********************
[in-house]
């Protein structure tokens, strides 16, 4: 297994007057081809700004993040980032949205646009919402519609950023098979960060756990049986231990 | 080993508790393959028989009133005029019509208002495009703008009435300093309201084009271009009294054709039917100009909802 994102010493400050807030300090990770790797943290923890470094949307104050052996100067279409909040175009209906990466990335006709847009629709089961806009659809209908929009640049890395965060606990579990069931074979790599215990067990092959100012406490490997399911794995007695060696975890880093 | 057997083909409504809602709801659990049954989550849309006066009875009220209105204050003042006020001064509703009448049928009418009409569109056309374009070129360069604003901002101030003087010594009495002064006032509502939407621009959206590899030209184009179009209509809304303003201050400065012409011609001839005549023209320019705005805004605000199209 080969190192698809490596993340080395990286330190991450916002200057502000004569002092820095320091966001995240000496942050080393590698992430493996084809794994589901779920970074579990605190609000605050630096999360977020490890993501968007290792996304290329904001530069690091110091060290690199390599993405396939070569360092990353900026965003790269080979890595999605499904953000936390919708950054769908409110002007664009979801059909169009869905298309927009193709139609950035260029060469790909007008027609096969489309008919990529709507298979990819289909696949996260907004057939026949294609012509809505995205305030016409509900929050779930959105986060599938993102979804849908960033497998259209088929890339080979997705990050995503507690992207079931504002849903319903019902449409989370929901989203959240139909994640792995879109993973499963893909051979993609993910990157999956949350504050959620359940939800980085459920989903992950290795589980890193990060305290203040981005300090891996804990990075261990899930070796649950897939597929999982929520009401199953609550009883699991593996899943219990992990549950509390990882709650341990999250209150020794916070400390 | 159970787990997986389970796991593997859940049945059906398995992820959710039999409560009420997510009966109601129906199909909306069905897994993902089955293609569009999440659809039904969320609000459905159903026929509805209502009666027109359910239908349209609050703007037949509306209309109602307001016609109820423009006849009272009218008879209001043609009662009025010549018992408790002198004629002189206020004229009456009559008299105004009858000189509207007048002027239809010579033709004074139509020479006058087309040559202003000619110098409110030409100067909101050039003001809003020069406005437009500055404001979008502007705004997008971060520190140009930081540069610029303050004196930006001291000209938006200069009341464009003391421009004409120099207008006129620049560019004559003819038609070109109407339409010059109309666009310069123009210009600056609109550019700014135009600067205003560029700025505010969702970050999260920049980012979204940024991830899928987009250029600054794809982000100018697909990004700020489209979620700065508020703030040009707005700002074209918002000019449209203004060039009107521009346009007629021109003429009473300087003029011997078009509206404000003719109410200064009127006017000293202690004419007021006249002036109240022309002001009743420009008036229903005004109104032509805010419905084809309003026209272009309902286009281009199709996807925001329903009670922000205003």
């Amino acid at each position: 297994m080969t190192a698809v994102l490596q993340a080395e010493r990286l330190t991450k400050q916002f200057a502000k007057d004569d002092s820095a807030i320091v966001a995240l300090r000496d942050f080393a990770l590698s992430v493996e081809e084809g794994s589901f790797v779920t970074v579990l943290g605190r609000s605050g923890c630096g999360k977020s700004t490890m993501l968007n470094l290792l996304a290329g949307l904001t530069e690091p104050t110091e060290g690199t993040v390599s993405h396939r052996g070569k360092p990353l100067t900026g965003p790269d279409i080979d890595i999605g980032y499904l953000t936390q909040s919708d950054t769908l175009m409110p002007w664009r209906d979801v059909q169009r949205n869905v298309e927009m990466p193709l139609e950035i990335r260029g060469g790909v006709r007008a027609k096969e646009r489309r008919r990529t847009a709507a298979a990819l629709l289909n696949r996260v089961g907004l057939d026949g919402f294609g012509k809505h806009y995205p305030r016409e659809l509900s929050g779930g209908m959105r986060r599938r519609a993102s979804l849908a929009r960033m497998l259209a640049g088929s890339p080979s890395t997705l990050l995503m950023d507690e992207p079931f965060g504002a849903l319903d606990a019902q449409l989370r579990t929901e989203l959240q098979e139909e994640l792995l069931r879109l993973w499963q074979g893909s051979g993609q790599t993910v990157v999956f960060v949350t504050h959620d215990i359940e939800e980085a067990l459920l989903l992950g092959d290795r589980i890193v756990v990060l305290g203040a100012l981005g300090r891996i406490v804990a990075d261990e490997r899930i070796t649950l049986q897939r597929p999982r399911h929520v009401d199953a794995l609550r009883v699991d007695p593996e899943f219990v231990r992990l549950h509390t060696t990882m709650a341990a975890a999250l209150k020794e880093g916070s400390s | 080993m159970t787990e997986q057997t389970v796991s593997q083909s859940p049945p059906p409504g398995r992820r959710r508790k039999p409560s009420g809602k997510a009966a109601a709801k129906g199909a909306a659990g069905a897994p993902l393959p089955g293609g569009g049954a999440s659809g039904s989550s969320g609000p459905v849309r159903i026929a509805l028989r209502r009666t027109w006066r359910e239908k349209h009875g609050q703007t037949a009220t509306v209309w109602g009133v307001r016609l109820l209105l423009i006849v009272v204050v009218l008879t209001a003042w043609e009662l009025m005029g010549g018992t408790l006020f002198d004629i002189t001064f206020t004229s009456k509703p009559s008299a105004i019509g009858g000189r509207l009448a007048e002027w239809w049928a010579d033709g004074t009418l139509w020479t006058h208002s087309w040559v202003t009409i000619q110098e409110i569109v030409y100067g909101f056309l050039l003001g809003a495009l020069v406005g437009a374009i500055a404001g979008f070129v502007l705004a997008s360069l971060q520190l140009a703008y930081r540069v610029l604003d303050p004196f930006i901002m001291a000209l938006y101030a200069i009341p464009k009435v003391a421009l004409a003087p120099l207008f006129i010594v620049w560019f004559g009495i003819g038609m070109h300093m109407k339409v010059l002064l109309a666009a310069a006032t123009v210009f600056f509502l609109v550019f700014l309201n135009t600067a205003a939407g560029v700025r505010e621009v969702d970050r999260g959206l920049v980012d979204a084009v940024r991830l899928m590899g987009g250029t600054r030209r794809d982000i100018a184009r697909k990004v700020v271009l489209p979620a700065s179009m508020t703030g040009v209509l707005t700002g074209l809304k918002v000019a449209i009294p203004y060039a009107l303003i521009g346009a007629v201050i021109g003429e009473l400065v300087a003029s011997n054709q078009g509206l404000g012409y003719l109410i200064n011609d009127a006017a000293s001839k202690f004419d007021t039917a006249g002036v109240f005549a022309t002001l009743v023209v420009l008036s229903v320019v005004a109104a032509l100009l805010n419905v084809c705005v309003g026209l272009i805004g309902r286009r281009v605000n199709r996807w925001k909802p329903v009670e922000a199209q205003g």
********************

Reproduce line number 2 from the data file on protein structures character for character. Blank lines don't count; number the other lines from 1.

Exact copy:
């Protein structure tokens, strides 16, 4: 297994007057081809700004993040980032949205646009919402519609950023098979960060756990049986231990 | 080993508790393959028989009133005029019509208002495009703008009435300093309201084009271009009294054709039917100009909802 994102010493400050807030300090990770790797943290923890470094949307104050052996100067279409909040175009209906990466990335006709847009629709089961806009659809209908929009640049890395965060606990579990069931074979790599215990067990092959100012406490490997399911794995007695060696975890880093 | 057997083909409504809602709801659990049954989550849309006066009875009220209105204050003042006020001064509703009448049928009418009409569109056309374009070129360069604003901002101030003087010594009495002064006032509502939407621009959206590899030209184009179009209509809304303003201050400065012409011609001839005549023209320019705005805004605000199209 080969190192698809490596993340080395990286330190991450916002200057502000004569002092820095320091966001995240000496942050080393590698992430493996084809794994589901779920970074579990605190609000605050630096999360977020490890993501968007290792996304290329904001530069690091110091060290690199390599993405396939070569360092990353900026965003790269080979890595999605499904953000936390919708950054769908409110002007664009979801059909169009869905298309927009193709139609950035260029060469790909007008027609096969489309008919990529709507298979990819289909696949996260907004057939026949294609012509809505995205305030016409509900929050779930959105986060599938993102979804849908960033497998259209088929890339080979997705990050995503507690992207079931504002849903319903019902449409989370929901989203959240139909994640792995879109993973499963893909051979993609993910990157999956949350504050959620359940939800980085459920989903992950290795589980890193990060305290203040981005300090891996804990990075261990899930070796649950897939597929999982929520009401199953609550009883699991593996899943219990992990549950509390990882709650341990999250209150020794916070400390 | 159970787990997986389970796991593997859940049945059906398995992820959710039999409560009420997510009966109601129906199909909306069905897994993902089955293609569009999440659809039904969320609000459905159903026929509805209502009666027109359910239908349209609050703007037949509306209309109602307001016609109820423009006849009272009218008879209001043609009662009025010549018992408790002198004629002189206020004229009456009559008299105004009858000189509207007048002027239809010579033709004074139509020479006058087309040559202003000619110098409110030409100067909101050039003001809003020069406005437009500055404001979008502007705004997008971060520190140009930081540069610029303050004196930006001291000209938006200069009341464009003391421009004409120099207008006129620049560019004559003819038609070109109407339409010059109309666009310069123009210009600056609109550019700014135009600067205003560029700025505010969702970050999260920049980012979204940024991830899928987009250029600054794809982000100018697909990004700020489209979620700065508020703030040009707005700002074209918002000019449209203004060039009107521009346009007629021109003429009473300087003029011997078009509206404000003719109410200064009127006017000293202690004419007021006249002036109240022309002001009743420009008036229903005004109104032509805010419905084809309003026209272009309902286009281009199709996807925001329903009670922000205003």